Quill-Inkpot Review Icon Murder in Mesopotamia
This is one of several stories based on the impressions Christie gained while accompanying her second husband, archeologist Sir Max Mallowan, to the Middle East; and it features a classic “locked room” riddle: Poirot and Hastings are invited to visit an excavation site not far from Baghdad. During their visit, Louise, the beautiful wife of expedition leader Dr. Eric Leidner is found murdered – in her room, behind a closed door and closed window, and although nobody has been seen entering the courtyard and staircase leading to her room.

Season 9

Quill-Inkpot Review Icon Five Little Pigs
Lucy Crale enlists Poirot to investigate the 14-year-old murder in which her mother was hanged for poisoning her artist father.

Quill-Inkpot Review Icon Sad Cypress
Elinor Carlisle seems to be the obvious murderer of her ailing aunt and the beautiful romantic rival who broke up her engagement, but Poirot uncovers darker motives.

Quill-Inkpot Review Icon Death on the Nile
A wealthy British heiress honeymooning on a Nile cruise ship is stalked by a former friend, whose boyfriend she had stolen before making him her new husband.

Quill-Inkpot Review Icon The Hollow
Poirot stumbles on the murder scene of philandering Dr Christow in a country house as his wife standing next to him with a revolver in her hand.

Season 10

Quill-Inkpot Review Icon The Mystery of the Blue Train
Poirot investigates the brutal murder of an American heiress and the theft of a fabulous ruby on the Blue Train between Calais and Nice.

Quill-Inkpot Review Icon Cards on the Table
The enigmatic, sinister Mr. Shaitana, one of London’s richest men, invites 8 guests, 4 of them possible murderers and 4 ‘detectives’ to his opulent apartment.

Quill-Inkpot Review Icon After the Funeral
When a man disinherits his sole beneficiary and bequeaths his wealth to others just prior to his death, Poirot is called in to investigate.

Quill-Inkpot Review Icon Taken at the Flood
A young widow is left in sole possession of her late husband’s fortune, and her brother refuses to share it with her in-laws – so they enlist Poirot to try to prove that the widow’s missing first husband might not be dead after all.

Season 11

Quill-Inkpot Review Icon Mrs McGinty’s Dead
A pair of photographs are the only clues that Poirot has to solve the murder of a village charwoman, and to prove the innocence of the victim’s lodger.

Quill-Inkpot Review Icon Cat Among the Pigeons
A foreign revolution, a kidnapped princess, and a trove of priceless rubies are linked to a prestigious girls’ school, where staff members are brutally murdered.

Quill-Inkpot Review Icon Third Girl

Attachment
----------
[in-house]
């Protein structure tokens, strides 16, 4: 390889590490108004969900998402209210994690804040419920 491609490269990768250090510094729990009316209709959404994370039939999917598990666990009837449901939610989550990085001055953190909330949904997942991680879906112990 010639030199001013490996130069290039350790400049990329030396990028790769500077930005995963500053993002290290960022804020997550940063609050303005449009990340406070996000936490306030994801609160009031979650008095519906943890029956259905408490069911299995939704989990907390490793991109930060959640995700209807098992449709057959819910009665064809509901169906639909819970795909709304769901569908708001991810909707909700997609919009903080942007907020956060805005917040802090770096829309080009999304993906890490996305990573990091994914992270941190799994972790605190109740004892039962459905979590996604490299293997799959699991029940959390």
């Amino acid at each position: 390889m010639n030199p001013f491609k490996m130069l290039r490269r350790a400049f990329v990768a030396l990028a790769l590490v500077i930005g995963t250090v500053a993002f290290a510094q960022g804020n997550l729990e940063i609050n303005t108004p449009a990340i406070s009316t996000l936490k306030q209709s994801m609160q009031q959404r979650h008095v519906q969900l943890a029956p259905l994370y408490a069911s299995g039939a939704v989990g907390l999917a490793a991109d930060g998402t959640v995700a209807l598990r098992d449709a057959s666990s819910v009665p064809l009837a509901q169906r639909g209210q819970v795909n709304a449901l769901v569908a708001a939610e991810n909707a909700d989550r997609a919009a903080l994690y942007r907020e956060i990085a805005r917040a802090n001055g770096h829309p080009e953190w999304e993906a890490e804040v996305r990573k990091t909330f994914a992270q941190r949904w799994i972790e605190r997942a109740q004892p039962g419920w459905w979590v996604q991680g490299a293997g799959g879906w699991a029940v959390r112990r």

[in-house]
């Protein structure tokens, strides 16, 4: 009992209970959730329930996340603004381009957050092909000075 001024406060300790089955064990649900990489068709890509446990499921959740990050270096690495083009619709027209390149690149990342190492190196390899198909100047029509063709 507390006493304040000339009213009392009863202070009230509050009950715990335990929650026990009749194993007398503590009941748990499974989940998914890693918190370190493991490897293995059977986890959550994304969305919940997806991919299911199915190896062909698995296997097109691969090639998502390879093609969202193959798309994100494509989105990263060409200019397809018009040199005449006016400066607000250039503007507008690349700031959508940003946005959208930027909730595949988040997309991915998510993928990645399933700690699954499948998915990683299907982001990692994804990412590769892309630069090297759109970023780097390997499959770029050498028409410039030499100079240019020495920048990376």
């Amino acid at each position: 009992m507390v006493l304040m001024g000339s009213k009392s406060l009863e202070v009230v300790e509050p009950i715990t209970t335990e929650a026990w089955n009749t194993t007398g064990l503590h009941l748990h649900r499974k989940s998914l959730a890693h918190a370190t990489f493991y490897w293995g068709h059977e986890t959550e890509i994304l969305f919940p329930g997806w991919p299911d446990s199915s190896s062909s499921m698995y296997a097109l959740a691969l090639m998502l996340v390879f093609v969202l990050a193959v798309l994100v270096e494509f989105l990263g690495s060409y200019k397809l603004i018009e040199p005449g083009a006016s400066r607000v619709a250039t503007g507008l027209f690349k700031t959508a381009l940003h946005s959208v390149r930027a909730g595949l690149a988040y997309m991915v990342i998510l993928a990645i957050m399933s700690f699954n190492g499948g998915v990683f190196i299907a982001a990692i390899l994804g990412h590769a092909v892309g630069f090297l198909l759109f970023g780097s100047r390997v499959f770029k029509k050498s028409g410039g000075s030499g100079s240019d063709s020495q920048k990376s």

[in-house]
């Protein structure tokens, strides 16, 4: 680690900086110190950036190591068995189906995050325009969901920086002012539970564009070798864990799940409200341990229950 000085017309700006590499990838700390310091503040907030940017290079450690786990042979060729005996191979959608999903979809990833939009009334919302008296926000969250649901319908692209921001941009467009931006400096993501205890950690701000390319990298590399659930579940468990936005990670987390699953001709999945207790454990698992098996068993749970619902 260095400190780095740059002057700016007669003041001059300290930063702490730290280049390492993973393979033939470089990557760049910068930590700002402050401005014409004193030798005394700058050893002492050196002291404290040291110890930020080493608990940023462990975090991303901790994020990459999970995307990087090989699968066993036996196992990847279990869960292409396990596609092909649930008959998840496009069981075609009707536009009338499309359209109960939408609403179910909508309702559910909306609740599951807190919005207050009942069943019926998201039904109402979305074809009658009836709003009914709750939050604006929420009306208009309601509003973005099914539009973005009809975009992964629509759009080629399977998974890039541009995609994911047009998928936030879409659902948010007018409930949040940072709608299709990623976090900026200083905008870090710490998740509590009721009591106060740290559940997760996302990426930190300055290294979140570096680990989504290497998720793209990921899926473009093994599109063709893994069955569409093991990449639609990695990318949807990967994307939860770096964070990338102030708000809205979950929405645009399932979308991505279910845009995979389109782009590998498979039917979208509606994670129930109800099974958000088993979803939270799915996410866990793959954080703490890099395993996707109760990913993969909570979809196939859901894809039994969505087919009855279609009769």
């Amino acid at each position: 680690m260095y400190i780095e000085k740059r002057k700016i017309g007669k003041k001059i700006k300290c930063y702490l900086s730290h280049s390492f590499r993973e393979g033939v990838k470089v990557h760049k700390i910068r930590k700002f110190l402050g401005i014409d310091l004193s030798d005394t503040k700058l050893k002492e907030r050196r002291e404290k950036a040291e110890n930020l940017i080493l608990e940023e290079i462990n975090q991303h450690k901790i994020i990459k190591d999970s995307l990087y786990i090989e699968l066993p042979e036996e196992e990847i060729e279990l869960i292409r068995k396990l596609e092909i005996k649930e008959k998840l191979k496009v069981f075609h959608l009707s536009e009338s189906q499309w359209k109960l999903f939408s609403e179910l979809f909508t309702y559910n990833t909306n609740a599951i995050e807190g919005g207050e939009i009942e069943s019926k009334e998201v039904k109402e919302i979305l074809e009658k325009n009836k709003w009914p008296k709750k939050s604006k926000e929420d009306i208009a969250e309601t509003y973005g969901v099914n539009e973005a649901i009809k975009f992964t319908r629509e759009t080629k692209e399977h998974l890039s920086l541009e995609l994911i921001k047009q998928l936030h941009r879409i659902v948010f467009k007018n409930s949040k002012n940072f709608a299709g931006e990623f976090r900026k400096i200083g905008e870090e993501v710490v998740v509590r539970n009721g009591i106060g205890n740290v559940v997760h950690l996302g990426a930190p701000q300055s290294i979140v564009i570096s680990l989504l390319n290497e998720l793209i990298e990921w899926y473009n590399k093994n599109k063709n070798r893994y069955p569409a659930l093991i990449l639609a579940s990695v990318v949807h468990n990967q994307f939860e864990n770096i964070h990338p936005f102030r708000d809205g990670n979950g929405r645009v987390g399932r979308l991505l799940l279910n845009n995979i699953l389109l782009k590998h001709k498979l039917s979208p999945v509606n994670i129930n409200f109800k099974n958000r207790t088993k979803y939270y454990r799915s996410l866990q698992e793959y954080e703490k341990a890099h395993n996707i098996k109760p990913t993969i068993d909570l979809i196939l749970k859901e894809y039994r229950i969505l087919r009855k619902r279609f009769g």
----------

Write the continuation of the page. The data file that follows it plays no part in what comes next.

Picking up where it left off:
After a seemingly neurotic young heiress tells Ariadne Oliver and Poirot that she thinks she may have killed someone, her ex-nanny is found with her wrists slashed.

Quill-Inkpot Review Icon Appointment with Death
Syria 1937. While accompanying her husband on an archaeological dig, the abusive and overbearing Lady Boynton is found stabbed to death.

Season 12

Quill-Inkpot Review Icon Three Act Tragedy
Poirot attends a party at the great actor Sir Charles Cartwright’s Cornish mansion. A local reverend dies while drinking a cocktail, but no poison is found in his glass. Poirot and Cartwright decide to investigate when another victim is claimed in the same manner.

Quill-Inkpot Review Icon Hallowe’en Party
During a village’s Hallowe’en party, a young girl boasts of having witnessed a murder from years before. No one believes her tale until her body is found later on in the evening, drowned in the apple-bobbing bucket.

Quill-Inkpot Review Icon Murder on the Orient Express
Poirot investigates the murder of a shady American businessman stabbed in his compartment on the Orient Express when it is blocked by a blizzard in Croatia.

Quill-Inkpot Review Icon The Clocks
Four clocks surround an unidentified corpse in a blind woman’s house, and a young typist is summoned to the crime scene. However, Poirot is convinced that the complicated setup is merely hiding a simpler solution.

Season 13

Quill-Inkpot Review Icon Elephants Can Remember
Ariadne Oliver becomes an amateur sleuth when her goddaughter tasks her to find out the truth behind her parents’ mysterious deaths.

Quill-Inkpot Review Icon The Big Four
As the threat of world war looms large, Poirot seeks the help of friends both old and new when he is pitted against a dangerous group of dissidents responsible for a series of violent murders.

Quill-Inkpot Review Icon Dead Man’s Folly
Mrs Oliver is asked to devise a murder hunt for a Devon fête, but her sense of foreboding summons Poirot to the scene. Her fears are realized when the girl playing murder victim winds up truly murdered.

Quill-Inkpot Review Icon The Labours of Hercules
Poirot’s pursuit of an infamous art thief leads him to a snowbound hotel in the Swiss Alps, where he is met with a plethora of mysteries and the reappearance of a familiar face from the past.

Quill-Inkpot Review Icon Curtain: Poirot’s Last Case
An ailing Poirot returns to Styles with Hastings nearly three decades after solving their first mystery there in order to prevent a serial killer from claiming more victims.


 :  :


Production Credits /
Cast and Crew

Production Credits
  • Studios: Carnival Film & Television / London Weekend Television (LWT) / Picture Partnership Productions / ITV (1989 – 2013)
  • Directors: various
  • Producers: various
  • Screenplays: various writers
  • Based on books by: Agatha Christie
  • Music: Christopher Gunning / Christian Henson / Stephen McKeon
Recurring Cast
  • David Suchet: Hercule Poirot
  • Hugh Fraser: Captain Hastings
  • Philip Jackson: Chief Inspector Japp
  • Pauline Moran: Miss Lemon
  • Zoë Wanamaker: Ariadne Oliver
  • David Yelland: George

 :  :  :  :  :     :